But municipalities are not off the hook. The government has logged the extra funding used to cover their waste contracts and registered it as a debt to municipalities.

On top of this, not all the waste collection contracts were actually agreed to by the municipalities.

Roy Abou Chedid, the mayor of the Mount Lebanon town of Beit Mary, tells The National that his village was one of several in the area that have accrued debts since they were automatically enrolled in waste contracts agreed by the government.

The government’s Council of Reconstruction and Development (CDR) handled the tender process and gave contracts to the local companies Sukleen and Sukomi.

But the burdensome prices charged by the companies motivated Mr Chedid to seek an alternative. In 2016, the mayor was able to leave the contract after convincing the Environment Ministry that a recycling and composting scheme, in partnership with local company Cedar Environmental, would be feasible.

“We as municipality are paying $62 for a tonne, and they [Cedar Environmental] take over everything and solve the problem of both recyclable and biodegradable products. We do not take anything,” says Chedid. “The cost of each ton used to be $157 or $152 with Sukleen and Sukomi. Now we are paying less to solve the issue of waste.”

Having left the state contract in 2016, Beit Mary is again receiving their full Independent Municipal Fund allocation that had previously been docked to pay for Sukleen and Sukomi. Yet, the village’s accumulated debt still hasn’t been paid off.

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Mr Chedid estimates that his municipality, which is considered wealthy by Lebanese standards, will need at least another year before it is out of the red.

Other municipalities that benefit from state contractors may never have been informed about their accruing debts. Sami Atallh, director of the Lebanese Center for Policy Studies, says he encountered the issue while researching the Independent Municipal Fund in 2015.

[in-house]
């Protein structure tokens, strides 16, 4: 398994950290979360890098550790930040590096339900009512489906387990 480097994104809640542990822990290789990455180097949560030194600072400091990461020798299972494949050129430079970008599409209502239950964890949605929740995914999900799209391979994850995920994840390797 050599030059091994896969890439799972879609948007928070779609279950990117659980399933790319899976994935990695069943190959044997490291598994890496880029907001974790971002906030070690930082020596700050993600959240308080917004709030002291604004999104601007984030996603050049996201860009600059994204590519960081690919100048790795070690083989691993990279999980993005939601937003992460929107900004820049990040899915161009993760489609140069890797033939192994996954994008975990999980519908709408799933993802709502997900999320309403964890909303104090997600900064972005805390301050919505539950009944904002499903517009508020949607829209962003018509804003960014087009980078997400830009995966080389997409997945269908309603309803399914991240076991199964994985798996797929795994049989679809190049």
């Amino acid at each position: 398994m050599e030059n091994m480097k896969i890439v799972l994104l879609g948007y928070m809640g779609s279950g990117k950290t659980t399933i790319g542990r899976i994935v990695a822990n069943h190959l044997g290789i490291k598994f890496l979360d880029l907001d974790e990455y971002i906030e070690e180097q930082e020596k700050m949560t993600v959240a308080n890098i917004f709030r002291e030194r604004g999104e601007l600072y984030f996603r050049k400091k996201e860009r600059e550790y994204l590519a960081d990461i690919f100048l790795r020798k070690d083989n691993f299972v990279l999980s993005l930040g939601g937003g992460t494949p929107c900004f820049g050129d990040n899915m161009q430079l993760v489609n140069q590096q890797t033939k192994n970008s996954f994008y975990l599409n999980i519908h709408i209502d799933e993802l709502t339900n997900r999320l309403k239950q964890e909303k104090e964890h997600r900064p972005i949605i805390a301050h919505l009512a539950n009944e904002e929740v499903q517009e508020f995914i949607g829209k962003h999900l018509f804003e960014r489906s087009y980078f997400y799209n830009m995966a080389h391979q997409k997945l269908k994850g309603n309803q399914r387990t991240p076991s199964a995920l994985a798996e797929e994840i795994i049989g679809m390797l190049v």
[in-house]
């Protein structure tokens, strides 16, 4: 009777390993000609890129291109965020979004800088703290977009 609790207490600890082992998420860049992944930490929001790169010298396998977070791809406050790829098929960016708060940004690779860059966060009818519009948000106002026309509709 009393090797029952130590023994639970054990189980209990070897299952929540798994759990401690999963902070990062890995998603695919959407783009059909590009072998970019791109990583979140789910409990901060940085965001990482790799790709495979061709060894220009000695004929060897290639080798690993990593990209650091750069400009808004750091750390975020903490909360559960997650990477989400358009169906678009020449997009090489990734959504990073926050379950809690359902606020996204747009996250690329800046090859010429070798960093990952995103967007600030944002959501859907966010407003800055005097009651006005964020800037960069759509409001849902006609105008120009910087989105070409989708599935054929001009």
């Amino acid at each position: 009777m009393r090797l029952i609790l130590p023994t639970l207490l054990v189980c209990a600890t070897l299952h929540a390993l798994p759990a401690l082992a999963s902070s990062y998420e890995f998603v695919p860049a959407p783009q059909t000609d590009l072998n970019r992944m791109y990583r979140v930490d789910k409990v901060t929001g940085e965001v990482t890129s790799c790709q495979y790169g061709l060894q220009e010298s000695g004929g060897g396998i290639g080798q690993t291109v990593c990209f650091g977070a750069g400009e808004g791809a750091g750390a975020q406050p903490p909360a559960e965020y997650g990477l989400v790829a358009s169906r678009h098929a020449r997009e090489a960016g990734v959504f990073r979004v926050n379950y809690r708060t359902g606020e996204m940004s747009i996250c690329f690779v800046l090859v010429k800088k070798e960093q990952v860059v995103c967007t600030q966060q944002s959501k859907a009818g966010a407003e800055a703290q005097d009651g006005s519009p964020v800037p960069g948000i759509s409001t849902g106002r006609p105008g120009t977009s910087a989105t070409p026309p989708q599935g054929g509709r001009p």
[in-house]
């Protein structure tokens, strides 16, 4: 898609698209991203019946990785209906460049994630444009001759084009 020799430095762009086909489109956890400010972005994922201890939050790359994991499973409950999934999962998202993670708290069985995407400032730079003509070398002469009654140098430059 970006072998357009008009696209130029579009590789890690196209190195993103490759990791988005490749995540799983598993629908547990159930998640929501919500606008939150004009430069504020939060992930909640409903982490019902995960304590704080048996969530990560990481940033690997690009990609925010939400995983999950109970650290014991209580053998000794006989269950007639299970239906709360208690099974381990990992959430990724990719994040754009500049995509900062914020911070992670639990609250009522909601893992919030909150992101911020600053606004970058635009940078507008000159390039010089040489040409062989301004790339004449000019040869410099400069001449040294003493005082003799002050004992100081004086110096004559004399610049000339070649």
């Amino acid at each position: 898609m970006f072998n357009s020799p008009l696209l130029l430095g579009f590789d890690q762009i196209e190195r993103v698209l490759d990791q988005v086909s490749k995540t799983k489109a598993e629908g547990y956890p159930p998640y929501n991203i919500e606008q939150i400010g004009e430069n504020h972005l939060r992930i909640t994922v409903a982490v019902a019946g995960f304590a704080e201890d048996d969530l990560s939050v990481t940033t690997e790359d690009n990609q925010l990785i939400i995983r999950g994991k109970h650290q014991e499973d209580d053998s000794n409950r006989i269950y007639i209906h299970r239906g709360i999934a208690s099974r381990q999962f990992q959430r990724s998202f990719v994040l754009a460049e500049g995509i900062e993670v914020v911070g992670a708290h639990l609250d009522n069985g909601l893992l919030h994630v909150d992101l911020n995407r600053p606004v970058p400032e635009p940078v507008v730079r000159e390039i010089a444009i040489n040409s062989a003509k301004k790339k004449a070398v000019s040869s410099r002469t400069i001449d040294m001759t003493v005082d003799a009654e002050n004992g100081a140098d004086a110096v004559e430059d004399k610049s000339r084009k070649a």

“When I went to the municipalities and said, ‘do you know you have a debt from the CDR [at the fund]?’ they said ‘what? I don’t know what you’re talking about?’ reports Atallah. “They didn’t know about that.”

As municipal debts continue to grow, the common fund deficit is expanding under added pressure from new commitments imposed by the government.

An employee at the program says that four municipalities, including Burj Hammoud and Choueifat near Beirut, are being allocated an additional $8 million each from the fund in exchange for agreeing to host landfills in their localities. There’s no plan for where the extra funds will come from.

Despite warnings, an integrated solid waste management law passed by parliament on September 24 is likely to entrench this issue. Aimed at organizing the country’s garbage sector and resolve the ongoing waste crisis, the bill seeks “administrative decentralisation,” officially placing responsibility for certain waste practices in the hands of municipalities.

This could now firmly put the onus on the small villages to organise and pay for expensive collection long term.

Samar Khalil, a member of the Waste Management Coalition which advocates for sustainable disposal, says that a provision for bankrolling the practices with tax hikes was canceled during the same parliamentary session.

Unless a plan to fund the changes that covers waste collection and treatment is agreed, the Independent Municipal Fund deficit is likely to balloon.

“If we continue like this there will be a time when the Independent Municipal Fund won’t be able to pay for anything”, the source in the agency said.